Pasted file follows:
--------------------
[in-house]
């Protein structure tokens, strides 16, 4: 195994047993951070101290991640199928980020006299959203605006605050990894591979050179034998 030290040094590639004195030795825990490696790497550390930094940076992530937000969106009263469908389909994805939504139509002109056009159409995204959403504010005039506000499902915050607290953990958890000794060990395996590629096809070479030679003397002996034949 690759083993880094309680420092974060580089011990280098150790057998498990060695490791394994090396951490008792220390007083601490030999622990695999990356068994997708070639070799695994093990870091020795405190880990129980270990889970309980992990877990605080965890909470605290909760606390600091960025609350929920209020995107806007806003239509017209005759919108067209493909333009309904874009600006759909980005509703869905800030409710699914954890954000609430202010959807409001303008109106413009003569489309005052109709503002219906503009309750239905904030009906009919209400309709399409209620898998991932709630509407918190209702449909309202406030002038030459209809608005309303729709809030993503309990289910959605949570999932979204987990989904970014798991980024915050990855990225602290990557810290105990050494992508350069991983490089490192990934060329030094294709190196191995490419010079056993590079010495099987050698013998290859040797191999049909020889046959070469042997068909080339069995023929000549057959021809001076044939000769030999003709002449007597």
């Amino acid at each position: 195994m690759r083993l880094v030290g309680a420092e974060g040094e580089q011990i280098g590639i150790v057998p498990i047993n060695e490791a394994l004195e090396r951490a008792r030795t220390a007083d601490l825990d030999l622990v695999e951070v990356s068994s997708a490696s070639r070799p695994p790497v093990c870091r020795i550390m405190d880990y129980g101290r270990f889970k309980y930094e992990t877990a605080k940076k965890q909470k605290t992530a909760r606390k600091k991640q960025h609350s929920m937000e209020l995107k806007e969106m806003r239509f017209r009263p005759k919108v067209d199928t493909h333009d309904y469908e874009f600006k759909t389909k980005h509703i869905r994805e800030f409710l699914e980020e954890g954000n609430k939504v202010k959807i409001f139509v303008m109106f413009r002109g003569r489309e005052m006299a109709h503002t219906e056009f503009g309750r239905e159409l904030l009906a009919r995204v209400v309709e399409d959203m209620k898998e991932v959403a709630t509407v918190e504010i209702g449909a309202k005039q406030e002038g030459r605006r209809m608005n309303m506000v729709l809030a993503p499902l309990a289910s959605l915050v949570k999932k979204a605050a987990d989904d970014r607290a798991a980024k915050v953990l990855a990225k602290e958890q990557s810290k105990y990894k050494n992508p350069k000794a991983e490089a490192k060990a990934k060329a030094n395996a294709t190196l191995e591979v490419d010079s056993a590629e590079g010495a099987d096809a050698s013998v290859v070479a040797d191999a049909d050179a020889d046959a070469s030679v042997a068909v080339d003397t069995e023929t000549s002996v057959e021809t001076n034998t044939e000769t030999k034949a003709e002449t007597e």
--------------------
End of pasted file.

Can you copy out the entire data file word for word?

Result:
[in-house]
């Protein structure tokens, strides 16, 4: 195994047993951070101290991640199928980020006299959203605006605050990894591979050179034998 030290040094590639004195030795825990490696790497550390930094940076992530937000969106009263469908389909994805939504139509002109056009159409995204959403504010005039506000499902915050607290953990958890000794060990395996590629096809070479030679003397002996034949 690759083993880094309680420092974060580089011990280098150790057998498990060695490791394994090396951490008792220390007083601490030999622990695999990356068994997708070639070799695994093990870091020795405190880990129980270990889970309980992990877990605080965890909470605290909760606390600091960025609350929920209020995107806007806003239509017209005759919108067209493909333009309904874009600006759909980005509703869905800030409710699914954890954000609430202010959807409001303008109106413009003569489309005052109709503002219906503009309750239905904030009906009919209400309709399409209620898998991932709630509407918190209702449909309202406030002038030459209809608005309303729709809030993503309990289910959605949570999932979204987990989904970014798991980024915050990855990225602290990557810290105990050494992508350069991983490089490192990934060329030094294709190196191995490419010079056993590079010495099987050698013998290859040797191999049909020889046959070469042997068909080339069995023929000549057959021809001076044939000769030999003709002449007597």
């Amino acid at each position: 195994m690759r083993l880094v030290g309680a420092e974060g040094e580089q011990i280098g590639i150790v057998p498990i047993n060695e490791a394994l004195e090396r951490a008792r030795t220390a007083d601490l825990d030999l622990v695999e951070v990356s068994s997708a490696s070639r070799p695994p790497v093990c870091r020795i550390m405190d880990y129980g101290r270990f889970k309980y930094e992990t877990a605080k940076k965890q909470k605290t992530a909760r606390k600091k991640q960025h609350s929920m937000e209020l995107k806007e969106m806003r239509f017209r009263p005759k919108v067209d199928t493909h333009d309904y469908e874009f600006k759909t389909k980005h509703i869905r994805e800030f409710l699914e980020e954890g954000n609430k939504v202010k959807i409001f139509v303008m109106f413009r002109g003569r489309e005052m006299a109709h503002t219906e056009f503009g309750r239905e159409l904030l009906a009919r995204v209400v309709e399409d959203m209620k898998e991932v959403a709630t509407v918190e504010i209702g449909a309202k005039q406030e002038g030459r605006r209809m608005n309303m506000v729709l809030a993503p499902l309990a289910s959605l915050v949570k999932k979204a605050a987990d989904d970014r607290a798991a980024k915050v953990l990855a990225k602290e958890q990557s810290k105990y990894k050494n992508p350069k000794a991983e490089a490192k060990a990934k060329a030094n395996a294709t190196l191995e591979v490419d010079s056993a590629e590079g010495a099987d096809a050698s013998v290859v070479a040797d191999a049909d050179a020889d046959a070469s030679v042997a068909v080339d003397t069995e023929t000549s002996v057959e021809t001076n034998t044939e000769t030999k034949a003709e002449t007597e």